MUNTEAN (voice over): Officials say the Dali set sail at 12.28 AM under the command of a Port of Baltimore pilot who boards large ships as they navigate the 700-foot-wide channel. Security video shows minutes before the impact, the lights on board the Dali shut off twice. Then the bow swung right.


Briefed by the Coast Guard, Maryland Congressman Dutch Ruppersberger says the crew experienced power issues and a loss of propulsion with alarms on the bridge blaring.


GOV. WES MOORE (D) MARYLAND: Preliminary investigation points to an accident. We haven't seen any credible evidence of a terrorist attack.


MUNTEAN (voice over): Key to investigators will be the ship's black box mandated by international law. A voyage data recorder captures parameters like heading, speed and water depth, as well as the condition of the engines, thrusters and rudder. The recorder also captures crew conversations on the bridge, key to investigators probing what caused the crew to apparently lose control.


JENNIFER HOMENDY, NTSB CHAIR: It will be critical. It's a critical piece of our investigation, which is why we have a recorder's team here. (END VIDEO CLIP)

MUNTEAN (voice over): The latest data shows the Dali was traveling at a speed of eight knots, roughly nine miles per hour, fast enough to trigger a disaster that could have been much worse.


PETE BUTTIGIEG, TRANSPORTATION SECRETARY: This is a unique circumstance. I do not know of a bridge that has been constructed to withstand a direct impact from a vessel of this size.



COOPER: And Pete, what do we know about the two people who were rescued out of the water?

MUNTEAN (on camera): Few official details right now, Anderson. One of those men was taken to the hospital, still in the hospital tonight. One met with rescuers on the scene and refused treatment. They were two of the eight total crew that was on this bridge doing deck work, repairing potholes, that means six are still missing tonight.

COOPER: And in that speeded up image where the ship is approaching, we see vehicles crossing the bridge. They - were - they were able - were they able to stop? I assume they were able to stop vehicles before it hit.

MUNTEAN: They were able to get out a call. The Maryland transportation authority police was essentially here and able to cut off more cars from entering the bridge. But we know from side sonar searches by the Coast Guard and the state police that they've been able to find five cars underwater that may also include something they say is tractor trailer-like Anderson.

COOPER: All right. Pete Muntean, thank you.

I want to go next to CNN's Brian Todd, who's on the water near the scene. Brian, I know you've been out there for a long time. What have you been seeing at the site of the collapse and what are conditions been like for emergency crews? I mean, it's incredibly difficult.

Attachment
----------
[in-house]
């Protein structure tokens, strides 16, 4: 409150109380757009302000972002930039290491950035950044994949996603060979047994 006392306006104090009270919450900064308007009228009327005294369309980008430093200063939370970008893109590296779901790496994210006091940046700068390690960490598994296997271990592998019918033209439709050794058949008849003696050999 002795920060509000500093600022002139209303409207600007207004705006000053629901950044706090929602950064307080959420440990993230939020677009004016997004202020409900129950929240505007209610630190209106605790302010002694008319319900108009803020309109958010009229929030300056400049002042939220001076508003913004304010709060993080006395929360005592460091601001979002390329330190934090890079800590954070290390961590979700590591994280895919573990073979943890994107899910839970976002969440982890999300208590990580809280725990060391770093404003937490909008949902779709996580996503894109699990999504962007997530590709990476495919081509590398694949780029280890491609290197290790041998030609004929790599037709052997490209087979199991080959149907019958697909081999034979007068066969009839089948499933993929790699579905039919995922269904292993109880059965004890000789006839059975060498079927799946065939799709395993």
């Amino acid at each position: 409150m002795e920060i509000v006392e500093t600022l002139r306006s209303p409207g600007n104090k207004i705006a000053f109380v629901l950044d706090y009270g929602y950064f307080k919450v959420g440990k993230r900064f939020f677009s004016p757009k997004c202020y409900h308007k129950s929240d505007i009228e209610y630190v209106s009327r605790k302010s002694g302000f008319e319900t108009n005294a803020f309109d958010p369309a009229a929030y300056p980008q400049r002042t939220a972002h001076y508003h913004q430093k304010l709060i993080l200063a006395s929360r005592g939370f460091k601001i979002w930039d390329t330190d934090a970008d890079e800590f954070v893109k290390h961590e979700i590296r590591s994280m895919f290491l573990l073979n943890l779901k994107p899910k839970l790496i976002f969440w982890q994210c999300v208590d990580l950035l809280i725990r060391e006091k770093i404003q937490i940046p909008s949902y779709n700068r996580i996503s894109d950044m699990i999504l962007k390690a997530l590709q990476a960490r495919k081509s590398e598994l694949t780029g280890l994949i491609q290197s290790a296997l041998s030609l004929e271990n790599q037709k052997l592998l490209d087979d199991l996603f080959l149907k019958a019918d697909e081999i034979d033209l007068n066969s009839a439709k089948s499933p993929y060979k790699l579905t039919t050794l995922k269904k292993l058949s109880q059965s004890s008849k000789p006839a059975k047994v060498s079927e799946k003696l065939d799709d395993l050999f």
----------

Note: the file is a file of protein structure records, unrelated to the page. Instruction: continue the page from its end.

BRIAN TODD, CNN CORRESPONDENT: Very difficult, Anderson. And the conditions are worsening tonight. It's getting much colder outside. As we mentioned, the water temperature is really plummeting. So conditions are getting worse out here tonight. With our second camera, you can kind of see the boat - the ship behind me. It's partially illuminated by its own lighting there, but there are still rescue and recovery boats all around the Dali, the name of the tanker, the container ship that crashed into the bridge just over my right shoulder there.

All day long, we've been seeing that kind of activity, rescue recovery boats buzzing all around the point of impact. You could see the tangled metal and the concrete from the supports draped over the bow of the vessel. They're still there. What we were told this morning as we deployed out into the water was I spoke to a marine construction official here who's going to be part of the salvaging and reconstruction efforts.

He said it's going to take days just to get the heavy equipment they need to get in place here to begin the process of just taking apart the remnants of the bridge. They're going to have to cut those big remnants into smaller pieces just in order to remove them. That's going to take floating cranes and a lot of other heavy equipment just to do all that. It's going to take several days just to get that equipment in place. So it kind of gives you an idea of just the logistical challenge that's going to be involved in salvaging and removing all of this wreckage from the water.

And, as Pete mentioned, a dangerous job. I mean, a lot of this - a lot of the wreckage is still underwater, getting to it and getting it pulled out is going to be very dangerous. They have suspended the rescue operations, not believing they're going to find any of those six individuals alive. But then comes the very challenging task of trying to get this boat moved and it's unclear when that's going to be, whether they're going to have to remove a lot of the containers from the vessel in order to move it.

And then, of course, as we've just mentioned, trying to remove the remnants of this bridge in order to get reconstruction going again and to get this port operational again, Anderson. And that's really what's daunting. That could take several weeks.

COOPER: And, I mean, this is usually a pretty busy area with ship traffic.